Dubai: Putting a child through nursery to grade 12 can cost a parent in the UAE anywhere between Dh200,000 and over Dh1 million depending on the choice of curriculum, bearing in mind that tuition fee increases with grades.
Plan for children’s education
For Sharjah-based Indian expatriate and retail professional Ritesh Mohan after house rent, children’s education is the highest annual expenditure. He spends roughly Dh14,000 and Dh8,000 on tuition fees for his daughter (aged 17) and son (aged 7), respectively, enrolled in an Indian curriculum (CBSE) school in Sharjah.
“The tuition fee structure is quite transparent in the UAE, as clear information is available on the KHDA (Knowledge and Human Development Authority) website,” Mohan said. “Any hike in tuition fee is based on the school’s ranking on the scorecard based on multiple factors, which is properly explained to parents.”
However, tuition fee is only the starting point as parents have to account for additional components including uniforms, books, stationery, transportation as well as meals.
Besides tuition fee, we have to account for annual transportation expense of Dh4,000 per child, based on the distance between school and residence
“Besides tuition fee, we have to account for annual transportation expense of Dh4,000 per child, based on the distance between school and residence. Add to that Dh800 for two to three sets of uniforms per child that lasts them for the full academic year. My children prefer home-cooked meals over eating in the school canteen that would otherwise cost us Dh25 per day, per child,” Mohan added.
Along with school bags, books and stationery, children also need gadgets such as laptops and tablets. Mohan prefers buying good quality supplies for his children that lasts long. On an average he spends around Dh4,000 annually on buying supplies for his children. Every two years, he spends Dh4,000-5,000 to buy new models of a Windows-powered laptop for his daughter and an Android-based tablet for his son.
When asked if there were any pandemic related relief, Mohan said that due to virtual learning throughout last year, transportation cost was zero. Other expenses remained constant.
Something to consider: Besides the above overheads, private tuition can easily add a few more thousand dirhams to the total annual expenditure on children’s education. For example, Mohan spent around Dh7,000-8,000 annually for his daughter’s private tuition including two subjects. Depending on the choice of subjects, private tuition fee can cost anywhere between Dh300 and Dh500 per month for Arabic to Dh700 and Dh1,000 per month for specialised subjects, he shared.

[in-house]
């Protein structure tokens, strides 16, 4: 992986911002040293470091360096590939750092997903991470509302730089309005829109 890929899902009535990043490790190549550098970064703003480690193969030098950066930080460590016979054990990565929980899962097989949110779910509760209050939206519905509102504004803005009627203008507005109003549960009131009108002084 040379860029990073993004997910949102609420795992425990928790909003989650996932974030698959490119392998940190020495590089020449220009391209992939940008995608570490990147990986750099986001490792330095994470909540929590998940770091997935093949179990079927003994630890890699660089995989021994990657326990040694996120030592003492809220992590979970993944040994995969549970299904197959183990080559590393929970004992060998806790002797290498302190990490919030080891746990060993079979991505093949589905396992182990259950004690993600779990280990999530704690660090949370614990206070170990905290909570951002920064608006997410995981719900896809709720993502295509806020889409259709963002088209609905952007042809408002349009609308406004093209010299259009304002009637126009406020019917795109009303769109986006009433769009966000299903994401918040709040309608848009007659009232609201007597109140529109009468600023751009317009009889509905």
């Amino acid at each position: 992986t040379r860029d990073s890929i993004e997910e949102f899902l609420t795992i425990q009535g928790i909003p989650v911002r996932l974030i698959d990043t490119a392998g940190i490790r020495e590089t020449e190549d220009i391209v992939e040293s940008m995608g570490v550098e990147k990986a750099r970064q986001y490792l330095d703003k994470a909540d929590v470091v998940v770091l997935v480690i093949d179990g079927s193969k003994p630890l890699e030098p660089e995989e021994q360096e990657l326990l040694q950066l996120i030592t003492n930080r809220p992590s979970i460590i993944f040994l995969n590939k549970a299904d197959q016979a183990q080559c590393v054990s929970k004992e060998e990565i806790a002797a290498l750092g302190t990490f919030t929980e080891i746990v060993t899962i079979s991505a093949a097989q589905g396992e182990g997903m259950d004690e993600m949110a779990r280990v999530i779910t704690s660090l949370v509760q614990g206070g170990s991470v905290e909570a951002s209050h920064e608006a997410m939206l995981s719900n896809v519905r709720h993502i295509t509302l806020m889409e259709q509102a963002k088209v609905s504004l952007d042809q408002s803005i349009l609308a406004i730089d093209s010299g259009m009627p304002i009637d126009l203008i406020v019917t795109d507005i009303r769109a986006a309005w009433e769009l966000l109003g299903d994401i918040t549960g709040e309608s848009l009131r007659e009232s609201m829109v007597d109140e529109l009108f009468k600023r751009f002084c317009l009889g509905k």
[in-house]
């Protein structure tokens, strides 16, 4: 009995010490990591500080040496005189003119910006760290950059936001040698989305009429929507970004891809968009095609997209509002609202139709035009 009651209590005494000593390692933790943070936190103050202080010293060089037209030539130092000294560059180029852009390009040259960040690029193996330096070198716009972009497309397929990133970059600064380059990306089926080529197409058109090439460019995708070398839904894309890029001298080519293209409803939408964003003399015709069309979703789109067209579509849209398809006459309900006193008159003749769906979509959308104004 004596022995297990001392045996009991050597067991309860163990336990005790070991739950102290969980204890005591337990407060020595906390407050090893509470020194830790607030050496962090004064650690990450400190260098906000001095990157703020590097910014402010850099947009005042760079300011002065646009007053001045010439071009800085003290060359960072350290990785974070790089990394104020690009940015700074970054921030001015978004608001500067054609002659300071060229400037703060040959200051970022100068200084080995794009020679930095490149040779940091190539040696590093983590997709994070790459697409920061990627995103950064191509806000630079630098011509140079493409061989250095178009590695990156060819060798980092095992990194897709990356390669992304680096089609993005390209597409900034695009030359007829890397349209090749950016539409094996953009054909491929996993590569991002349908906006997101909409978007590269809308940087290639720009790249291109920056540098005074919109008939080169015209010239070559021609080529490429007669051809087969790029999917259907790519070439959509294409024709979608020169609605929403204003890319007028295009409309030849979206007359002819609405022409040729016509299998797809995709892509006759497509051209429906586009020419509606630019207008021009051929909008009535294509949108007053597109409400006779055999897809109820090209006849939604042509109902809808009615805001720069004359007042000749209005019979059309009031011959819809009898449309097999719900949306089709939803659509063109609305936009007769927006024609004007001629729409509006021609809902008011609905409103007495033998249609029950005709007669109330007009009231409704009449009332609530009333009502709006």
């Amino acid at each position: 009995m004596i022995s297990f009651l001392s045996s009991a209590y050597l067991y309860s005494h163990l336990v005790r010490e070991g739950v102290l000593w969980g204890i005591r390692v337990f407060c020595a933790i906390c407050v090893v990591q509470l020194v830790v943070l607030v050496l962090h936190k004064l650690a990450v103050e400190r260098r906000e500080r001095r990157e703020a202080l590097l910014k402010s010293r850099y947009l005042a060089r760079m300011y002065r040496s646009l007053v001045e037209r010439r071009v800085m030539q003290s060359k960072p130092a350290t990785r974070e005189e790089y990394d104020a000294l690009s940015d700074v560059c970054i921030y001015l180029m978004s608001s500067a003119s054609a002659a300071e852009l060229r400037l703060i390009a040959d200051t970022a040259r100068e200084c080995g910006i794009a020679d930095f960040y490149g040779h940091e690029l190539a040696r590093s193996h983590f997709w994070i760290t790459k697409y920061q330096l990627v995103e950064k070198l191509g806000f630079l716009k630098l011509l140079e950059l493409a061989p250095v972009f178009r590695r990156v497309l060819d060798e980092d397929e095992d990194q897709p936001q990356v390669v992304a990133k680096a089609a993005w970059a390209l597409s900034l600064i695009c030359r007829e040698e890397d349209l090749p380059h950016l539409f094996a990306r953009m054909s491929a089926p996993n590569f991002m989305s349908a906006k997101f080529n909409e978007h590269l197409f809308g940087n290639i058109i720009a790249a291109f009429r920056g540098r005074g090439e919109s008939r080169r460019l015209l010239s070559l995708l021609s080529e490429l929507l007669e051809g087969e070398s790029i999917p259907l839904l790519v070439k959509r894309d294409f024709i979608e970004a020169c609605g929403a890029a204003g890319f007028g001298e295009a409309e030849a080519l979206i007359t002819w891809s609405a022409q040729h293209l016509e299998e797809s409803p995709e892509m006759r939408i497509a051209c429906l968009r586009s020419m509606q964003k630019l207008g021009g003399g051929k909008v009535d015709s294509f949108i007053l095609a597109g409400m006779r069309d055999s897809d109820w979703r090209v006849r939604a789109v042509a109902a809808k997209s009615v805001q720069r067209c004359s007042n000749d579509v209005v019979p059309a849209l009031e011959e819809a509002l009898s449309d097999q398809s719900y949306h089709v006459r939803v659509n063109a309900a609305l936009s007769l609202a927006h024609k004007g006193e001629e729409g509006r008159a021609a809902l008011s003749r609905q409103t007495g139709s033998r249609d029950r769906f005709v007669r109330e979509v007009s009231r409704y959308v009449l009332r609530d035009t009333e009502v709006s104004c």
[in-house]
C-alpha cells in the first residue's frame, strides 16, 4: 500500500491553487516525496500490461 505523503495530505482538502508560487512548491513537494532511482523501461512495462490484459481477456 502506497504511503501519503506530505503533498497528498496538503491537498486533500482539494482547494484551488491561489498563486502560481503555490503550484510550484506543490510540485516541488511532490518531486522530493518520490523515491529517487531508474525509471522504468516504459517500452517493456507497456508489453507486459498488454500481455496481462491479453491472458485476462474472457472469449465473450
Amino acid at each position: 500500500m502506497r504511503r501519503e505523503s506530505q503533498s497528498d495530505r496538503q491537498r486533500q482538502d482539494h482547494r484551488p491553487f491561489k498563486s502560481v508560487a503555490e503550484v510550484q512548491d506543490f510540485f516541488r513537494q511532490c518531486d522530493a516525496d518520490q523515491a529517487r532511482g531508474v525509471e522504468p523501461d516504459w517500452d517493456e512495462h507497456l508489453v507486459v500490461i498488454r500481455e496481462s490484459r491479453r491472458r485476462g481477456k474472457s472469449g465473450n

Account for field trips and extracurricular activities
All work no play is not ideal and education institutes are quite mindful of this. That is why almost every school organises field trips and makes provision for extracurricular activities. And parents have to be mindful about some extra expenses on such activities.
“Before the pandemic, we used to spend around Dh300 monthly on field trips for both children. Such field trips were organised once a month and gave children the opportunity to visit museums, nature reserves as well as jungle-themed restaurants like the Rainforest Café at The Dubai Mall,” Mohan shared. “That aside we spend around Dh700 on annual swimming membership accessed by both children.”
Something to consider: Based on the child’s interest, they opt for online resources, subscriptions and tutorials that tend to be expensive. For someone like Mohan’s son who is interested in gaming, courses such as animation and coding can cost as much as Dh1,000 per month. Such courses may last up to three months or more. While his daughter likes to read and spends around Dh600 on books almost every month. According to Mohan, parents are open to spending some extra money to let children pursue hobbies that teach them life skills.
Smart budgeting tips
A strong believer in the philosophy “money saved is equal to money earned,” Mohan follows some simple yet smart budgeting tips that he has successfully imparted to his children.
Follow the envelope system: At the beginning of the month, Mohan puts aside money in different envelopes to keep a track of expenses. He keeps aside roughly Dh1,800 every month in the envelope allocated for children’s education to make the quarterly tuition fee payments of Dh5,500.
Create a shoebox piggybank: Mohan has created a shoebox full of chits with denominations ranging from Dh10 to Dh50. Every week his children pick out a chit for Mohan to keep aside the mentioned amount in a homebank. Even if Dh10 is saved for 52 weeks, it creates a fund worth Dh520 at the end of the year, which serves as an emergency kitty in the Mohan household.
Teach children financial planning: While schools teach a variety of subjects and life skills, it falls on parents to teach children the value of financial planning. Along with the above activities that are often fun, Mohan teaches his children the value of financial planning by buying books and through everyday accounting activities.
Mohan’s annual expenditure on children’s education at a glance: